Touch from a Distance


There's a likely apocryphal story about Guglielmo Marconi that I've never wanted to ruin with research.

I'm still going to tell it to you.

As the legend goes, the father of radio was struck with an epiphany while watching grains of pollen dance inside a puddle outside. People walking along the path would, unsurprisingly, stir the grains of pollen into motion with the vibrations from their feet. Marconi realized that, as all sounds are physical vibrations, and all vibrations have to propagate through something physical, all sounds in the history of the universe have been, in some way, “recorded” into our material world. Every piece of audio has a visual counterpart. We just don't tend to know where to look to find them.

Marconi's principle, 1993, colorized.

Marconi's principle, 1993, colorized.

Most of us would have stopped at that little profundity and happily carried on with our normal lives. Marconi, however, wanted to take it one step further. Assuming one could build a pressure sensor fine enough, he concluded that one could reconstruct conversations from the dead. In his mind's eye (no jokes intended), he thought sounds would never "die," simply get quieter and quieter until nothing could sense them. The details of this story are certainly a bit sketchy, but I can attest to this final fact. Marconi spent his final years attempting to build a device sensitive enough to listen to Jesus’ sermon on the mount. 


Much to all of our relief, this device was never invented and will never be. Marconi’s idea, much like the man according to most accounts, was eccentric and surprisingly inefficient. However, at the core of this invention lies a rather beautiful and simple reminder: all sound has a visual counterpoint. As air particles bump together like dominoes in your ear canal, they push a series of hairs arranged in a spiral-like pattern. These hairs, in turn, activate various electrical potentials that we have given a meaning to. To call audio profound is an understatement. In the words of Diana Deutsch, sound is “touch from a distance.” 

As you can guess, this week's post isn't really about an "invented" instrument, and more a bunch of interesting inventions to complement them. For Joan Villaperros, contextualizing sound as touch takes on an almost religious meaning. Joan is a Costa Rican electrical engineer, though calling him that feels a bit disingenuous. He’s a professional hacker of hardware—turning everything from fax machines to children’s toys into pieces of verifiable music.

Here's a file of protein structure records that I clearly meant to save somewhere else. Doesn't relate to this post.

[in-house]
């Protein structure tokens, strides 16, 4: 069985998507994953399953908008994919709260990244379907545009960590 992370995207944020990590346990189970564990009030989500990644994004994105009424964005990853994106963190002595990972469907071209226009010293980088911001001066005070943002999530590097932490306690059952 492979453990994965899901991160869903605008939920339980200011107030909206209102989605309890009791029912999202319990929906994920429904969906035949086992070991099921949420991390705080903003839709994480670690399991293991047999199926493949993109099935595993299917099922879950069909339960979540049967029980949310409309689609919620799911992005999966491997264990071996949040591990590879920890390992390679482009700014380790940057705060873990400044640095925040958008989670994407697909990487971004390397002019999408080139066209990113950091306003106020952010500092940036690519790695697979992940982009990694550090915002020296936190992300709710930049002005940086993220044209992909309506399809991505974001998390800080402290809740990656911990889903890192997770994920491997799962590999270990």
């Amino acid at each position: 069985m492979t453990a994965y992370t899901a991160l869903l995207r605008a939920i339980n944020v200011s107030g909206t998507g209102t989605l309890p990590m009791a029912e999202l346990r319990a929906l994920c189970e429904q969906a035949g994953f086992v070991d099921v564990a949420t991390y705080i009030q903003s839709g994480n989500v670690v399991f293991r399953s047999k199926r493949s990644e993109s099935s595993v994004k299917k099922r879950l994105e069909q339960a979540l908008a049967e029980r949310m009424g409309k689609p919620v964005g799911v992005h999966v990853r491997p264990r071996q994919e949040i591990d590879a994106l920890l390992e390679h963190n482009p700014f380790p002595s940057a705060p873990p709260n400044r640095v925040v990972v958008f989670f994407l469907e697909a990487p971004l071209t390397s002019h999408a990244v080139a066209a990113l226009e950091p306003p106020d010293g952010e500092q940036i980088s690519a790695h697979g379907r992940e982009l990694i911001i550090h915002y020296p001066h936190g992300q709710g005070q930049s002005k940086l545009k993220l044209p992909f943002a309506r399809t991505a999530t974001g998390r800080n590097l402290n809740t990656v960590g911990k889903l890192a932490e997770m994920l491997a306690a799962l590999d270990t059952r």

Joan is also the owner of a workshop, La Jauria, and teaches weekly classes at the Cultural Center of Spain. Last week, we stripped apart a ton of television monitors from the late 90s. As someone who took apart plenty of household items as a child, visiting La Jauria was half “kid in a candy store” and half “bull in a china shop.” My first year of college, I honestly signed up for a seminar called “Deconstructing Technology,” presuming we’d be taking apart VCRs. On the first day of class, I not only found that I would not be taking apart a VCR, but I would have to write a ten page paper on the history of batteries.

This is to say that meeting Joan in person was a bit like meeting an enthusiastic freshman, and I mean this in the best possible way.

Joan’s other projects include wiring a camera to a remote control car, and letting you actually drive it via racing game console. He also builds synthesizers out of virtually anything at the local flea market. (If you ever get to visit a flea market with this man, please don’t pass up the offer.) I, oddly enough, met Joan in a music technology Facebook group two years ago. We discussed a project that we’ll finally be making (details coming later). Upon our first meeting, however, he mentioned a second hobby of his. It’s called “cymatics.” Put simply, it’s the practice of illustrating the physical shape of sound. A bit more abstractly, it’s sonic alchemy. 

Even the word “cymatics” was totally unknown to me until about a week ago, when Joan proposed we try it out. We were joined by the trombonist and composer Andres Cervilla, who kindly lent us his bass drumhead. Invert the head, place it over a subwoofer, pour some water in, ensure Andres' face is reflected, and drop out. 

Test_Water 2.gif

We then spent a few hours working with milk. 


And ink. 


And paint.

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And glycerine.


Ask Joan about cymatics and he'll wane philosophical. The entire earth is shaped by the atmosphere that surrounds us, and, if you don’t mind the occasional paint splatter, you can be an audience to audio at its most intimate. We are cymatic products of the world around us—weird bags of viscera that both come from, and die in, the atmosphere. Best yet, all that’s needed to remind you of that is a subwoofer and some water. 

But for me, cymatics is a reminder that sound is physical contact. It can be an affront, a threat, and an often non-consensual tug at your ear canal. But with that comes a sense of potential intimacy--attending a concert is an invitation to have your nerves played around with by a team of professionals. It's exciting, it's real, and it's far too important to not pay attention to.

Cymatics is a reminder that music, in all its profundity, literally touches all of us.